The Financial Conduct Authority (FCA) published a Policy Statement (PS 19/8) with new rules that increase the Financial Ombudsman Service (FOS)’s award limit to:
£350,000 for complaints about acts or omissions by firms which take place on or after 1 April 2019; and
£160,000 for complaints about acts or omissions by firms which took place before 1 April 2019 and which are referred to the FOS on or after 1 April 2019. For any complaints referred to the FOS before 1 April 2019, the limit remains at £150,000.
These rules also ensure that, from 1 April 2020 onwards, both award limits are automatically adjusted each year in line with inflation, as measured by the Consumer Prices Index (CPI).
The new award limit will come into force at the same time as the extension of the service to larger small and medium-sized enterprises (SMEs), which are firms with an annual turnover of under £6.5 million, and either an annual balance sheet total of under £5 million, or fewer than 50 employees. This extension could result in an additional 210,000 SMEs entitled to complain to the FOS. The FCA has committed to reviewing the impact of the SME extension within 2 years of the new eligibility criteria coming into force, which will include an assessment of the adequacy of the award limit.
The FCA acknowledged the concerns raised by respondents to the original consultation about a potential material effect on the price and availability of professional indemnity insurance (PII) cover for activities that are captured by the new limits. This could have an impact on competition in relevant markets, and result in reducing choice and increasing prices for consumers. However, the FCA thinks that increases in the PII market will be relatively moderate and proportionate to the increase in consumer protection due to the higher award limit. Therefore, consumers will ultimately benefit if average quality rises
across the market, even if prices also rise.
Concerns were also raised about the perceived lack of confidence in the FOS’s ability to handle complex cases. The FCA mentioned that many believe only the courts should be able to award compensation between £150,000 and £350,000, with ‘highly forensic processes’ and full guarantees of due process rights. However, the FCA only generally address these points, by stating their disagreement with this view, on the basis that no evidence was provided by respondents from their past engagement with the current system.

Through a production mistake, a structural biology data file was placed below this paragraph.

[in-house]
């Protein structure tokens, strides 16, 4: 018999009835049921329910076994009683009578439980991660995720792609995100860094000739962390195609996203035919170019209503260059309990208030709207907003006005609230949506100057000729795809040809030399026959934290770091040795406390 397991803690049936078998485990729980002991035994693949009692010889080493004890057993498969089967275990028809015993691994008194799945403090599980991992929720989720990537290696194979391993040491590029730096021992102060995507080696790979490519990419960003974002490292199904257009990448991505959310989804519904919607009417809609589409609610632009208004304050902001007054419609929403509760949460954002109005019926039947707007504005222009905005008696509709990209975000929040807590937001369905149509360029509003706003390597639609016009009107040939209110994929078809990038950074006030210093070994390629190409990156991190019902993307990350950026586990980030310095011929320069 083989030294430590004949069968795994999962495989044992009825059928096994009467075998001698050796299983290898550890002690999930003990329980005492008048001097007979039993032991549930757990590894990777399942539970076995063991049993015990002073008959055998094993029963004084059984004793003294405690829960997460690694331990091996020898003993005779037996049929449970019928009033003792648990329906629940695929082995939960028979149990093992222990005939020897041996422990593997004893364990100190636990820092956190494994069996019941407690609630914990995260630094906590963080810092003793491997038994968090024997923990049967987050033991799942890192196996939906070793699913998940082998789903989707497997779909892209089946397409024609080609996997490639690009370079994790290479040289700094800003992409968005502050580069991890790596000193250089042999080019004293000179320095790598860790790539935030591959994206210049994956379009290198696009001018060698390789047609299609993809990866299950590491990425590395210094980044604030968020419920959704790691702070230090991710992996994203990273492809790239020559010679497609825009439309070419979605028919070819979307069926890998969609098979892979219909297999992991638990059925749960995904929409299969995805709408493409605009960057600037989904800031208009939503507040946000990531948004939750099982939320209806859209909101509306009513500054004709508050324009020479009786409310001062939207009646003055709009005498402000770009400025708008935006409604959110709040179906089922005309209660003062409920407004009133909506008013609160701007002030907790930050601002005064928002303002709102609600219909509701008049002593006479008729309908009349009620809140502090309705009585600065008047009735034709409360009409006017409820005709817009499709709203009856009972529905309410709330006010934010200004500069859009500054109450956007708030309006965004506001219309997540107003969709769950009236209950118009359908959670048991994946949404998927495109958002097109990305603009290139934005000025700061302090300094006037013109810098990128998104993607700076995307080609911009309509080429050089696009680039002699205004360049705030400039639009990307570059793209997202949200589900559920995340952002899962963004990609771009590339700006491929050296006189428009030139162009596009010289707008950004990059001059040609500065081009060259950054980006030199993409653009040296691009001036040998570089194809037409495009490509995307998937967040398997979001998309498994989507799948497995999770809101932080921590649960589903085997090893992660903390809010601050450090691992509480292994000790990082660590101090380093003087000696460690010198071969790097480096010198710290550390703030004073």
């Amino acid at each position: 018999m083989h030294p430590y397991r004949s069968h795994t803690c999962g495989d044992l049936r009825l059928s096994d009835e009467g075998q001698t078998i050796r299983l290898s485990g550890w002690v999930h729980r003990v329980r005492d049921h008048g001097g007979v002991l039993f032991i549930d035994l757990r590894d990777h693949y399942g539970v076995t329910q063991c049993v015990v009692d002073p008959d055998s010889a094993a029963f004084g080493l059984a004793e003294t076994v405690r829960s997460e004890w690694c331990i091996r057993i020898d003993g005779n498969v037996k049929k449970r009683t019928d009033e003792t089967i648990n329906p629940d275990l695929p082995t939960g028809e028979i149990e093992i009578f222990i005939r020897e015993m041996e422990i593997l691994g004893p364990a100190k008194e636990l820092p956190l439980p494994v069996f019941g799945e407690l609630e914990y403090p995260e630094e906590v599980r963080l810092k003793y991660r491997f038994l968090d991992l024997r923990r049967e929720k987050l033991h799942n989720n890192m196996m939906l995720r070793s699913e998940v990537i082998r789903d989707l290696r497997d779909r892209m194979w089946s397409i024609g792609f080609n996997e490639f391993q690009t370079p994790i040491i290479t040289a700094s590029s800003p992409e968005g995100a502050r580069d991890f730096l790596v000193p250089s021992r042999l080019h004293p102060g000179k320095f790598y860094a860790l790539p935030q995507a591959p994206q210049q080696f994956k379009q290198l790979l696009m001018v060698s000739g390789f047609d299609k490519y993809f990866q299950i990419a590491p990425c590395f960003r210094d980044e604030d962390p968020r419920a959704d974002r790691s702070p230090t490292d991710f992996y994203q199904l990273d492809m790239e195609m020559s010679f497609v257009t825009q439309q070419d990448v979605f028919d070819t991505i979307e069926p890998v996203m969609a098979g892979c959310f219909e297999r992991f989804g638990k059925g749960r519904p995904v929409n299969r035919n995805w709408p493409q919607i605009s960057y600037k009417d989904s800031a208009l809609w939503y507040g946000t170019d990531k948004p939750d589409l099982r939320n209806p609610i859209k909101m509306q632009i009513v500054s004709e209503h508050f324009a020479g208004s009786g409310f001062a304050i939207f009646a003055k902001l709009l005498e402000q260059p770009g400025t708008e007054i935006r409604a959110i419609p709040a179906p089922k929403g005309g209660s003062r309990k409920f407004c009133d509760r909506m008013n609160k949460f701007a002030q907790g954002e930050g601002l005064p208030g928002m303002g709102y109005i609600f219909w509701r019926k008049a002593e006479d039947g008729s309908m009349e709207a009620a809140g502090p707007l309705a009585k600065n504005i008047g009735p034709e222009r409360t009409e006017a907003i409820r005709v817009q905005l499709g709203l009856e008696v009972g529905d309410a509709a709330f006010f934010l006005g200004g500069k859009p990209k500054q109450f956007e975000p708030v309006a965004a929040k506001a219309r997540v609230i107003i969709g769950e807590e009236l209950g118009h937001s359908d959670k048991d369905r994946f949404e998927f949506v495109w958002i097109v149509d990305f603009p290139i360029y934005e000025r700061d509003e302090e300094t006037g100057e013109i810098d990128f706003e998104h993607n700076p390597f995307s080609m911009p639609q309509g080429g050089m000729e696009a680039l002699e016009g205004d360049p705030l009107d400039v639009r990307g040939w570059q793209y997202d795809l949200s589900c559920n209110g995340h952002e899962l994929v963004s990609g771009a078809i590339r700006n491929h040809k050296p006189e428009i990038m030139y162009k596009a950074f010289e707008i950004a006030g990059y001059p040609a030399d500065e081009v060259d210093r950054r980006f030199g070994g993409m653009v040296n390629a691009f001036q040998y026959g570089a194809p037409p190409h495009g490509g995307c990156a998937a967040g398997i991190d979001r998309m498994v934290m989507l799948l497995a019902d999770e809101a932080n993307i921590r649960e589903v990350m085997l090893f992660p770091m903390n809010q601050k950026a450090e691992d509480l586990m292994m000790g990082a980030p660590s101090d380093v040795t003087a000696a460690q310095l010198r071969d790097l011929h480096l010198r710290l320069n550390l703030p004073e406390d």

There was an independent review of the FOS in 2018, prepared by Richard Lloyd, former executive director of consumer rights organisation Which. Mr Lloyd found no evidence to support claims of unfair decisions to consumers, however he made a number of recommendations to improve the service, including shifting the focus from the process itself to the quality of the outcome. In the previous months, Ms Nicky Morgan, who is the Chair of the Treasury Committee, raised concerns on internal investigations, after receiving more than 150 complaints about the FOS since the beginning of 2018.
The FCA is satisfied that the FOS has taken the recommendations from the review forward and reported on the progresses in its recent plan and budget consultation. This is why the extension of the FOS’s service jurisdiction has been confirmed. The ultimate outcome the FCA aims to deliver is greater consumer protection levels and fairer financial services that should improve trust in financial services and lead to greater participation in the market. Firms and other financial businesses covered by the FOS’s Compulsory and Voluntary Jurisdictions should now re-think their internal arrangements to handle customer complaints, with a view to improving their conduct (e.g. behaviour and product governance). In particular, by 31 March 2019 they must:
Update consumer-facing information about complaint handling procedures;
Ensure they use the correct recent version of the FOS explanatory leaflet;
Ensure staff with complaint handling responsibilities are aware of the new limits.
Shortly after the new rules come into force, the FOS is expected to publish information
about additional governance arrangements that will apply to high value complaints; and examples to help firms better understand how the FOS might determine for a complaint to be more appropriately handled by the courts, although it is acknowledged that the court system is too expensive and too slow for complainants.
The FCA will publish a table on their website for firms, complainants, and organisations representing businesses and consumers to see which limits apply at any time. From 2020 onwards, this table will be updated at the beginning of March each year.
It is clear that consumers, firms, and public organisations will closely monitor the new process, to determine whether the FOS is actually able to manage complex cases and to ensure public confidence in its services.